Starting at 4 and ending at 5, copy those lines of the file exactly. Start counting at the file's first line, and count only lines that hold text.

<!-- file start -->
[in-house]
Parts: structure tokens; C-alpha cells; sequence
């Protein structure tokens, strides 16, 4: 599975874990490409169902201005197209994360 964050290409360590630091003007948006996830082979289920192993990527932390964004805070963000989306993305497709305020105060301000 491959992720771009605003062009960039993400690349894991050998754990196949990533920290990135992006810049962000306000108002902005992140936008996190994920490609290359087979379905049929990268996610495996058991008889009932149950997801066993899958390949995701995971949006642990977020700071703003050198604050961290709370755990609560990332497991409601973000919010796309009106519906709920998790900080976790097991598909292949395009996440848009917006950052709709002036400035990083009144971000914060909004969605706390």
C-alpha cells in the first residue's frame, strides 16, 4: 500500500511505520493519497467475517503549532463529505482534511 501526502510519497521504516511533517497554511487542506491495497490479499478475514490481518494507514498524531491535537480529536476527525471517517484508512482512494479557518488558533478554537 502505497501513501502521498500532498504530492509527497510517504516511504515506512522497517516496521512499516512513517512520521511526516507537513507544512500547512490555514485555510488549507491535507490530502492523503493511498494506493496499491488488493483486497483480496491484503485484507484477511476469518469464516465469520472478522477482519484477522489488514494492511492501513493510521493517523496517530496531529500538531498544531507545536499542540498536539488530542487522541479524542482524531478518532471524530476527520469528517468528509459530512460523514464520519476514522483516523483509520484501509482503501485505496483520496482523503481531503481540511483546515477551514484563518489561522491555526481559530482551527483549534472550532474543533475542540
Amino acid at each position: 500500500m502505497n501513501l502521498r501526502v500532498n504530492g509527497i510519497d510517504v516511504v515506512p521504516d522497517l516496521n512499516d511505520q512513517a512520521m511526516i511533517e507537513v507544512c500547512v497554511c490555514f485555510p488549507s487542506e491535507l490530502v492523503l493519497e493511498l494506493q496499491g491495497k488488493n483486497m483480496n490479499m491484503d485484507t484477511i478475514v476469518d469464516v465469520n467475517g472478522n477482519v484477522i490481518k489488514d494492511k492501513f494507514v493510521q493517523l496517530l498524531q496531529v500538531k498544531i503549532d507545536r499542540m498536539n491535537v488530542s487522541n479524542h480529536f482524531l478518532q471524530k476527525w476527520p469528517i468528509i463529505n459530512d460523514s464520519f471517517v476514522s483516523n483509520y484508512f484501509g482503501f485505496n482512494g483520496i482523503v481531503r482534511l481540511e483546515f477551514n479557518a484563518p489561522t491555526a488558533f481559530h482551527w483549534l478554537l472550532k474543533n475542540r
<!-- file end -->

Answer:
C-alpha cells in the first residue's frame, strides 16, 4: 500500500511505520493519497467475517503549532463529505482534511 501526502510519497521504516511533517497554511487542506491495497490479499478475514490481518494507514498524531491535537480529536476527525471517517484508512482512494479557518488558533478554537 502505497501513501502521498500532498504530492509527497510517504516511504515506512522497517516496521512499516512513517512520521511526516507537513507544512500547512490555514485555510488549507491535507490530502492523503493511498494506493496499491488488493483486497483480496491484503485484507484477511476469518469464516465469520472478522477482519484477522489488514494492511492501513493510521493517523496517530496531529500538531498544531507545536499542540498536539488530542487522541479524542482524531478518532471524530476527520469528517468528509459530512460523514464520519476514522483516523483509520484501509482503501485505496483520496482523503481531503481540511483546515477551514484563518489561522491555526481559530482551527483549534472550532474543533475542540
Amino acid at each position: 500500500m502505497n501513501l502521498r501526502v500532498n504530492g509527497i510519497d510517504v516511504v515506512p521504516d522497517l516496521n512499516d511505520q512513517a512520521m511526516i511533517e507537513v507544512c500547512v497554511c490555514f485555510p488549507s487542506e491535507l490530502v492523503l493519497e493511498l494506493q496499491g491495497k488488493n483486497m483480496n490479499m491484503d485484507t484477511i478475514v476469518d469464516v465469520n467475517g472478522n477482519v484477522i490481518k489488514d494492511k492501513f494507514v493510521q493517523l496517530l498524531q496531529v500538531k498544531i503549532d507545536r499542540m498536539n491535537v488530542s487522541n479524542h480529536f482524531l478518532q471524530k476527525w476527520p469528517i468528509i463529505n459530512d460523514s464520519f471517517v476514522s483516523n483509520y484508512f484501509g482503501f485505496n482512494g483520496i482523503v481531503r482534511l481540511e483546515f477551514n479557518a484563518p489561522t491555526a488558533f481559530h482551527w483549534l478554537l472550532k474543533n475542540r